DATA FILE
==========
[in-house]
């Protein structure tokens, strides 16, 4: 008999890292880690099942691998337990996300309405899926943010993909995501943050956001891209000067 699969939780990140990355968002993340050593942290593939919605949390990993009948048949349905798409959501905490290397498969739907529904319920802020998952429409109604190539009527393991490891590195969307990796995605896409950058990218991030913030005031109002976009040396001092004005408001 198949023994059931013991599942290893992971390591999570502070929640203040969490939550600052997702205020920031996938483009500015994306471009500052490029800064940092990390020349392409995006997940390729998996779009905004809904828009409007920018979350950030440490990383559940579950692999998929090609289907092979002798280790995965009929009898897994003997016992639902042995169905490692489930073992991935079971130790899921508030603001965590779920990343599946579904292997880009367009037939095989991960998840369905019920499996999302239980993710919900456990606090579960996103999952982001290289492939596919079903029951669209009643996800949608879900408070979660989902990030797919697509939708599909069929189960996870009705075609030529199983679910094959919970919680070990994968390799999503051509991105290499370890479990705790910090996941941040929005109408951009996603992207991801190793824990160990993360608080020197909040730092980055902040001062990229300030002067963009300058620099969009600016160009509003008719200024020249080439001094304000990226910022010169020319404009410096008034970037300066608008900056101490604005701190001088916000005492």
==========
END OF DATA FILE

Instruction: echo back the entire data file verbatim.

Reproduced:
[in-house]
């Protein structure tokens, strides 16, 4: 008999890292880690099942691998337990996300309405899926943010993909995501943050956001891209000067 699969939780990140990355968002993340050593942290593939919605949390990993009948048949349905798409959501905490290397498969739907529904319920802020998952429409109604190539009527393991490891590195969307990796995605896409950058990218991030913030005031109002976009040396001092004005408001 198949023994059931013991599942290893992971390591999570502070929640203040969490939550600052997702205020920031996938483009500015994306471009500052490029800064940092990390020349392409995006997940390729998996779009905004809904828009409007920018979350950030440490990383559940579950692999998929090609289907092979002798280790995965009929009898897994003997016992639902042995169905490692489930073992991935079971130790899921508030603001965590779920990343599946579904292997880009367009037939095989991960998840369905019920499996999302239980993710919900456990606090579960996103999952982001290289492939596919079903029951669209009643996800949608879900408070979660989902990030797919697509939708599909069929189960996870009705075609030529199983679910094959919970919680070990994968390799999503051509991105290499370890479990705790910090996941941040929005109408951009996603992207991801190793824990160990993360608080020197909040730092980055902040001062990229300030002067963009300058620099969009600016160009509003008719200024020249080439001094304000990226910022010169020319404009410096008034970037300066608008900056101490604005701190001088916000005492």